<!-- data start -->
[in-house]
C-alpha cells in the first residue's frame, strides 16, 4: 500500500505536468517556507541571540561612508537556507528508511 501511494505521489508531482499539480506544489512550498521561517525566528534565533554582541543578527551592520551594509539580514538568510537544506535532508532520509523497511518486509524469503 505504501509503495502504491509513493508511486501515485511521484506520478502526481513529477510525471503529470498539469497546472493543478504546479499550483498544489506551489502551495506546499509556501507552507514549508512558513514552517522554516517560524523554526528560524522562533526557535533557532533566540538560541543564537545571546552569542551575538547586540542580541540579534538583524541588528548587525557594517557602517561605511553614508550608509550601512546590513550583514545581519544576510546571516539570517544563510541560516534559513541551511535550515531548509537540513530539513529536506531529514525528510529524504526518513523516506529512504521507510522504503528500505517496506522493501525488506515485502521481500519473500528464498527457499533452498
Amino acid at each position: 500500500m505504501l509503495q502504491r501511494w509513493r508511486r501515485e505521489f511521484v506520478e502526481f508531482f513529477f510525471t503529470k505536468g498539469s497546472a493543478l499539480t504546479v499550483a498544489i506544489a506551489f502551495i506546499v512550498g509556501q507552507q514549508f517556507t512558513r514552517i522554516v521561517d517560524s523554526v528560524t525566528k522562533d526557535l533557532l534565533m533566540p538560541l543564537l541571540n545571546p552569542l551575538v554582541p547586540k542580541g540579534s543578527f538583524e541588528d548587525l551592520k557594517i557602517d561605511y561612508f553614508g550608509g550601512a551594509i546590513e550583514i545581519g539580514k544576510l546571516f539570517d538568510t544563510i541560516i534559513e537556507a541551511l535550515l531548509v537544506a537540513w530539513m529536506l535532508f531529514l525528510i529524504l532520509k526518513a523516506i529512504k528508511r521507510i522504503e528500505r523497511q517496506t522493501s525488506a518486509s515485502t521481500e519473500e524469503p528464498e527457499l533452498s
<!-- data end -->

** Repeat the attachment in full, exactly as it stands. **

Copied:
[in-house]
C-alpha cells in the first residue's frame, strides 16, 4: 500500500505536468517556507541571540561612508537556507528508511 501511494505521489508531482499539480506544489512550498521561517525566528534565533554582541543578527551592520551594509539580514538568510537544506535532508532520509523497511518486509524469503 505504501509503495502504491509513493508511486501515485511521484506520478502526481513529477510525471503529470498539469497546472493543478504546479499550483498544489506551489502551495506546499509556501507552507514549508512558513514552517522554516517560524523554526528560524522562533526557535533557532533566540538560541543564537545571546552569542551575538547586540542580541540579534538583524541588528548587525557594517557602517561605511553614508550608509550601512546590513550583514545581519544576510546571516539570517544563510541560516534559513541551511535550515531548509537540513530539513529536506531529514525528510529524504526518513523516506529512504521507510522504503528500505517496506522493501525488506515485502521481500519473500528464498527457499533452498
Amino acid at each position: 500500500m505504501l509503495q502504491r501511494w509513493r508511486r501515485e505521489f511521484v506520478e502526481f508531482f513529477f510525471t503529470k505536468g498539469s497546472a493543478l499539480t504546479v499550483a498544489i506544489a506551489f502551495i506546499v512550498g509556501q507552507q514549508f517556507t512558513r514552517i522554516v521561517d517560524s523554526v528560524t525566528k522562533d526557535l533557532l534565533m533566540p538560541l543564537l541571540n545571546p552569542l551575538v554582541p547586540k542580541g540579534s543578527f538583524e541588528d548587525l551592520k557594517i557602517d561605511y561612508f553614508g550608509g550601512a551594509i546590513e550583514i545581519g539580514k544576510l546571516f539570517d538568510t544563510i541560516i534559513e537556507a541551511l535550515l531548509v537544506a537540513w530539513m529536506l535532508f531529514l525528510i529524504l532520509k526518513a523516506i529512504k528508511r521507510i522504503e528500505r523497511q517496506t522493501s525488506a518486509s515485502t521481500e519473500e524469503p528464498e527457499l533452498s